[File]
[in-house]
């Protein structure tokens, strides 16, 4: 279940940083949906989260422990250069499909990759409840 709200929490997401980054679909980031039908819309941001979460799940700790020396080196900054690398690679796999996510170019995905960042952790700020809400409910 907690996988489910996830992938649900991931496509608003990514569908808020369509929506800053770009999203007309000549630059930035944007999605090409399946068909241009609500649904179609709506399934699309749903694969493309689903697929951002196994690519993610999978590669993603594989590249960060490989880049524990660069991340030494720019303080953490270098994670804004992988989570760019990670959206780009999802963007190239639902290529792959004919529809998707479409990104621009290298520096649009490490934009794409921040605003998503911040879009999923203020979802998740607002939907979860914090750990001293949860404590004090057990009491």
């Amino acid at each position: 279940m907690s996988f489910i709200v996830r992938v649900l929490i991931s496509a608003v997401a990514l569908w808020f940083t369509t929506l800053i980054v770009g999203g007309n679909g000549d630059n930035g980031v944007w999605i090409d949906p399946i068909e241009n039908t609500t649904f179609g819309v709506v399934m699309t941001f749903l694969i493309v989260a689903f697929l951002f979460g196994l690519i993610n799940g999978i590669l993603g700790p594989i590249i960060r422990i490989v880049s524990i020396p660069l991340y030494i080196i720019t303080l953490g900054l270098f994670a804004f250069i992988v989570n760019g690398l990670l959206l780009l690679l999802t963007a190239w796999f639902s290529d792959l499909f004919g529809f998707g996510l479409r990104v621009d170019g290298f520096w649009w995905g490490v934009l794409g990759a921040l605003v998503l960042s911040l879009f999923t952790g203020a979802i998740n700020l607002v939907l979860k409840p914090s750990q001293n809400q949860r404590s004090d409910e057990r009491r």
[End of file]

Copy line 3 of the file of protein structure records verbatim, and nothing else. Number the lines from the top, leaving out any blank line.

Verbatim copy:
């Amino acid at each position: 279940m907690s996988f489910i709200v996830r992938v649900l929490i991931s496509a608003v997401a990514l569908w808020f940083t369509t929506l800053i980054v770009g999203g007309n679909g000549d630059n930035g980031v944007w999605i090409d949906p399946i068909e241009n039908t609500t649904f179609g819309v709506v399934m699309t941001f749903l694969i493309v989260a689903f697929l951002f979460g196994l690519i993610n799940g999978i590669l993603g700790p594989i590249i960060r422990i490989v880049s524990i020396p660069l991340y030494i080196i720019t303080l953490g900054l270098f994670a804004f250069i992988v989570n760019g690398l990670l959206l780009l690679l999802t963007a190239w796999f639902s290529d792959l499909f004919g529809f998707g996510l479409r990104v621009d170019g290298f520096w649009w995905g490490v934009l794409g990759a921040l605003v998503l960042s911040l879009f999923t952790g203020a979802i998740n700020l607002v939907l979860k409840p914090s750990q001293n809400q949860r404590s004090d409910e057990r009491r």